Document Detail


Male reproductive disorders in humans and prenatal indicators of estrogen exposure. A review of published epidemiological studies.
MedLine Citation:
PMID:  16005180     Owner:  NLM     Status:  MEDLINE    
Abstract/OtherAbstract:
Male reproductive disorders in humans and prenatal indicators of estrogen exposure. A review of published epidemiological studies. Reports of an increase in male reproductive disorders in several countries led to the hypothesis that estrogens during fetal life may cause reduced sperm counts, cryptorchidism, hypospadias and testicular cancer. So far the hypothesis is based on animal studies and reports from the wild life. We systematically searched the epidemiological literature for evidence linking indicators of prenatal serum levels of maternal estrogens with sperm density, hypospadias, cryptorchidism and testicular cancer in humans. Indicators of fetal estrogen exposure included direct measurements, recorded intake of hormones (diethylstilbestrol (DES), oral contraceptives (OCs) and estrogens), pregnancy conditions with known deviant estrogen level as for instance twin pregnancies and some environmental exposures. Among 425 papers we reviewed 81 publications with appropriate information. With the possible exception of testicular cancer there is no strong epidemiological evidence to indicate that prenatal exposure to estrogen are linked to disturbed development of the male reproductive organs.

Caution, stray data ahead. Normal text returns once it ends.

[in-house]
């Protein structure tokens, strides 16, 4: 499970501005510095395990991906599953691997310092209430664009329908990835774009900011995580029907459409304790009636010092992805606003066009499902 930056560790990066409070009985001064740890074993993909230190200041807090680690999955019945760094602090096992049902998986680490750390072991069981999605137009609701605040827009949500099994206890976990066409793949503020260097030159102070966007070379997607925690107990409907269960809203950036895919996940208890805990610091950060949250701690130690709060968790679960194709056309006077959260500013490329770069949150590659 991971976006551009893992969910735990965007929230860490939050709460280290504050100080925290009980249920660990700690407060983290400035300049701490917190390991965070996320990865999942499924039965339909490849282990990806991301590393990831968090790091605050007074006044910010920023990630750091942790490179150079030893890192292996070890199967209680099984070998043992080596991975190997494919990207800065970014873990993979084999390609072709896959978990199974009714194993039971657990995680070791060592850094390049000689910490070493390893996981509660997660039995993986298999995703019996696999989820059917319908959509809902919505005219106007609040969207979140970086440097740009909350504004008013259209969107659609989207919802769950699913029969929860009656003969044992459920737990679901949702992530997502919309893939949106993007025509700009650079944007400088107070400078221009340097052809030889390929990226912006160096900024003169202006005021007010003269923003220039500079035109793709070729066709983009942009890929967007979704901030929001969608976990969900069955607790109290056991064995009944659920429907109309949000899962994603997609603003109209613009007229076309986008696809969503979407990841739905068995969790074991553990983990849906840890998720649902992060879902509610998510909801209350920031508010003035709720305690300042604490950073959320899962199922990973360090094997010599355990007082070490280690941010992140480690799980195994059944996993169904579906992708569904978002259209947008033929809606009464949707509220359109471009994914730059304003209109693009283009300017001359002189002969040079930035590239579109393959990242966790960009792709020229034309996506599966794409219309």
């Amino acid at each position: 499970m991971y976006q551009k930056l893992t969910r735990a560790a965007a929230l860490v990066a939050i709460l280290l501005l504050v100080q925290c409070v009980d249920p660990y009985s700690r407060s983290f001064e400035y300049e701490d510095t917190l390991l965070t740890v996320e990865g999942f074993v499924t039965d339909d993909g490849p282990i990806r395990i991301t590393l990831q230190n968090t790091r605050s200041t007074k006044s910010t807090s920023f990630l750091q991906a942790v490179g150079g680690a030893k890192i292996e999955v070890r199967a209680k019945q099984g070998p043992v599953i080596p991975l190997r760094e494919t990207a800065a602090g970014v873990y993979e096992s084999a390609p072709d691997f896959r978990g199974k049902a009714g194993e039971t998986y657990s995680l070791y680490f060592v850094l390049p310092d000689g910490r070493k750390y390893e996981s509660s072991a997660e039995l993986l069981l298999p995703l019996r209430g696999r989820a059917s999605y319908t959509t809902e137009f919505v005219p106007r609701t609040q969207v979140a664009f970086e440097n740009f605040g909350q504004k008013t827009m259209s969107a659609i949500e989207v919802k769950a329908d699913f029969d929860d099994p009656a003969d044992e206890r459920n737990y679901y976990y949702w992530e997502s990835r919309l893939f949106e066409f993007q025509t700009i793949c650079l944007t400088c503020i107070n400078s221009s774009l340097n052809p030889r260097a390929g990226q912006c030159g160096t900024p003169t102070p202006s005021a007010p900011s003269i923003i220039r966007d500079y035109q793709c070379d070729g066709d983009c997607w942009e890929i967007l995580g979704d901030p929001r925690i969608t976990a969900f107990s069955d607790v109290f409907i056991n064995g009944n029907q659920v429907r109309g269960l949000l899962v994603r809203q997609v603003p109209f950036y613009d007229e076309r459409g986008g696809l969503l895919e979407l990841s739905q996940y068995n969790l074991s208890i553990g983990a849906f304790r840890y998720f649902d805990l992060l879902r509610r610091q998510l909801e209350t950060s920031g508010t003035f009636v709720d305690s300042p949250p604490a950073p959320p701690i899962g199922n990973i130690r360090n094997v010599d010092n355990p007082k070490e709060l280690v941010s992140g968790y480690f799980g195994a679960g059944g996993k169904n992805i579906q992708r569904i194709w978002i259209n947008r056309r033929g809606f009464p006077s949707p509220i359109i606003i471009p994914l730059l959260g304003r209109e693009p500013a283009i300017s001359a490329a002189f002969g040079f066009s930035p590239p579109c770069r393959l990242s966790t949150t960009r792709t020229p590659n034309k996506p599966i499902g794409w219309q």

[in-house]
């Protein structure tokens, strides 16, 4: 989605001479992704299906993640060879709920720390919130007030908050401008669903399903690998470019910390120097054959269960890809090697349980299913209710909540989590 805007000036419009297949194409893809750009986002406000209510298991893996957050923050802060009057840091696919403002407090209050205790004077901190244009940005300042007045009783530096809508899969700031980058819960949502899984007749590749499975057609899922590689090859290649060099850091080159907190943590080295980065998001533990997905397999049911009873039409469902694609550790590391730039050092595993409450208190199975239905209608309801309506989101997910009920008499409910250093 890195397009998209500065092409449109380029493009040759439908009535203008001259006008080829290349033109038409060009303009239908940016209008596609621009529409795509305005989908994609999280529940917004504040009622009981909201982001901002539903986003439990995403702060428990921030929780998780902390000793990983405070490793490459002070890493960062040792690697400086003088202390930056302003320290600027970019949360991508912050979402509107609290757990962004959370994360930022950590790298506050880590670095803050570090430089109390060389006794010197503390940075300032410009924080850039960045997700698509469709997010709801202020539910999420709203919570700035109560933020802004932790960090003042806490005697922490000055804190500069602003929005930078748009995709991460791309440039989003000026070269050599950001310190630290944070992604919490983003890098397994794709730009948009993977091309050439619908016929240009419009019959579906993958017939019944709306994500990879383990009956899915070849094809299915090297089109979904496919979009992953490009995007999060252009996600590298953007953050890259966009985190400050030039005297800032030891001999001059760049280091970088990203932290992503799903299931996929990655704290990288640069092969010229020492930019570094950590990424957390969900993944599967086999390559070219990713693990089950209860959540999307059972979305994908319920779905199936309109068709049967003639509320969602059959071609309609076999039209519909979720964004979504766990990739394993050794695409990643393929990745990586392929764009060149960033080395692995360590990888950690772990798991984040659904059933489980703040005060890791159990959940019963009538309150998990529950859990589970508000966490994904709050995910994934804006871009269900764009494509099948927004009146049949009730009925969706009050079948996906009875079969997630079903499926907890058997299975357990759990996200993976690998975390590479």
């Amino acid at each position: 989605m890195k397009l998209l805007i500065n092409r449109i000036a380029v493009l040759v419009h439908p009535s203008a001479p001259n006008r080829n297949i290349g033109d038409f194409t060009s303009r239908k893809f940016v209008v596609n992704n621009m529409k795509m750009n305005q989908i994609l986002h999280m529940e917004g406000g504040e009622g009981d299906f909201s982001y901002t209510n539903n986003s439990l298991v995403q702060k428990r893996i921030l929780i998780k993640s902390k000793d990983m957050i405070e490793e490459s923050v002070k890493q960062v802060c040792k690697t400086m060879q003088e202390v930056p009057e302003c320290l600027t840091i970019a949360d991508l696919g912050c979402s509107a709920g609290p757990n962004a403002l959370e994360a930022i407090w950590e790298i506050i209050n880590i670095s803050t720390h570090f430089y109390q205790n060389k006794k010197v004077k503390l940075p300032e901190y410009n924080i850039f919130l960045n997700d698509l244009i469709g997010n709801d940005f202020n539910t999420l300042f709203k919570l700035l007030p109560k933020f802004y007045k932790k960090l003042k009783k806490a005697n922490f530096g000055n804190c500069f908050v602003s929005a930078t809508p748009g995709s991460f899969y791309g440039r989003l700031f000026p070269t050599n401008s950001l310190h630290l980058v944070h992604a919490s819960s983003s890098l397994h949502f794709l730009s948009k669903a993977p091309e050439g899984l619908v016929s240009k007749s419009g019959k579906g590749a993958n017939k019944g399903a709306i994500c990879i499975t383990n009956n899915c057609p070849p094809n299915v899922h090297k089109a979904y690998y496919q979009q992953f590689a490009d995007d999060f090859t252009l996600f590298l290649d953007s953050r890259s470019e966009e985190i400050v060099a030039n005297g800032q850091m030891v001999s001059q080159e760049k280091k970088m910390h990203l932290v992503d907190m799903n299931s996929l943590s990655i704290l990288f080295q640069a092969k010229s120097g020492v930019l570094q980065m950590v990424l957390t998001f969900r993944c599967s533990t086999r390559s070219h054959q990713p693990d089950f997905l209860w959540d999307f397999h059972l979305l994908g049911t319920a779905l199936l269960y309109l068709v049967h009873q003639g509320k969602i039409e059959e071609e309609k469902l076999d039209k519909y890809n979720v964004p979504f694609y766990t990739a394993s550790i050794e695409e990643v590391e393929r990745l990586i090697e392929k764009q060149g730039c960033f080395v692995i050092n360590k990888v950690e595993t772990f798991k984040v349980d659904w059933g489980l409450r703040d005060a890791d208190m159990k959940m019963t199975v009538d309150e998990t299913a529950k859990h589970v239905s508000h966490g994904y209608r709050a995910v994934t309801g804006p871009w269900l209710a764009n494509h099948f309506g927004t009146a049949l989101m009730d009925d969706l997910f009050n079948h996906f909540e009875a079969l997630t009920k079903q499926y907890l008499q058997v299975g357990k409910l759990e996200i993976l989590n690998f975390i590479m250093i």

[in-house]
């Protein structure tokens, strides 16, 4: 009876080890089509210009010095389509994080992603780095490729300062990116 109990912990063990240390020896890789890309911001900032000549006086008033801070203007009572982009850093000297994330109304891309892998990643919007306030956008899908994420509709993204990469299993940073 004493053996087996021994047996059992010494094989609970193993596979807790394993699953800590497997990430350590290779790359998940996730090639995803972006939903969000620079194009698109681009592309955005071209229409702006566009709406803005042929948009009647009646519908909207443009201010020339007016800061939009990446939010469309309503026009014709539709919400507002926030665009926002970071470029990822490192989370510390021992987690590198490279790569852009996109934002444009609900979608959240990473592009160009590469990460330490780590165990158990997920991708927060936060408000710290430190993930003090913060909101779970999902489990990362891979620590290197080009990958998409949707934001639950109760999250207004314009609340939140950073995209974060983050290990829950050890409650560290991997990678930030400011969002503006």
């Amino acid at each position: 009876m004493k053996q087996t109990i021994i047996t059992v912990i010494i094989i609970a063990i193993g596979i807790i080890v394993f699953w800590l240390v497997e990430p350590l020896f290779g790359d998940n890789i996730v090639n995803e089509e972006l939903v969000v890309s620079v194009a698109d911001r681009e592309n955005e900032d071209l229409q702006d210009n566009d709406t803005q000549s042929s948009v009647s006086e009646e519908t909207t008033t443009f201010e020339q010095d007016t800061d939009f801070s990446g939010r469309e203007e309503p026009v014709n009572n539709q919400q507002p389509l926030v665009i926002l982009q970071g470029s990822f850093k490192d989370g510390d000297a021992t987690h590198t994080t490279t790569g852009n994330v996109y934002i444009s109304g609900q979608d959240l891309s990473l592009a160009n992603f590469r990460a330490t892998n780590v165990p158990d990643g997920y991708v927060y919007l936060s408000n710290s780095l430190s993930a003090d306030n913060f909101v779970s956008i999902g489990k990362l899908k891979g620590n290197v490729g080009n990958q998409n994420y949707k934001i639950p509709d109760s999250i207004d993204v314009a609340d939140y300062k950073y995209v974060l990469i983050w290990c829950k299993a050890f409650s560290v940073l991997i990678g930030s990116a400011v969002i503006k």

Authors:
Lone Storgaard; Jens Peter Bonde; Jørn Olsen
Publication Detail:
Type:  Journal Article; Review     Date:  2005-07-06
Journal Detail:
Title:  Reproductive toxicology (Elmsford, N.Y.)     Volume:  21     ISSN:  0890-6238     ISO Abbreviation:  Reprod. Toxicol.     Publication Date:  2006 Jan 
Date Detail:
Created Date:  2006-01-09     Completed Date:  2006-03-10     Revised Date:  -    
Medline Journal Info:
Nlm Unique ID:  8803591     Medline TA:  Reprod Toxicol     Country:  United States    
Other Details:
Languages:  eng     Pagination:  4-15     Citation Subset:  IM    
Affiliation:
Department of Occupational Medicine, University Hospital of Aarhus, Nørrebrogade 44, DK 8000 Aarhus C, Denmark. lstor@os.dk
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MeSH Terms
Descriptor/Qualifier:
Cryptorchidism / etiology
Environmental Exposure*
Epidemiologic Studies
Estrogens / toxicity*
Female
Fertilization / drug effects
Humans
Hypospadias / etiology
Male
Pregnancy
Prenatal Exposure Delayed Effects*
Sperm Count
Testicular Neoplasms / chemically induced
Chemical
Reg. No./Substance:
0/Estrogens

From MEDLINE®/PubMed®, a database of the U.S. National Library of Medicine


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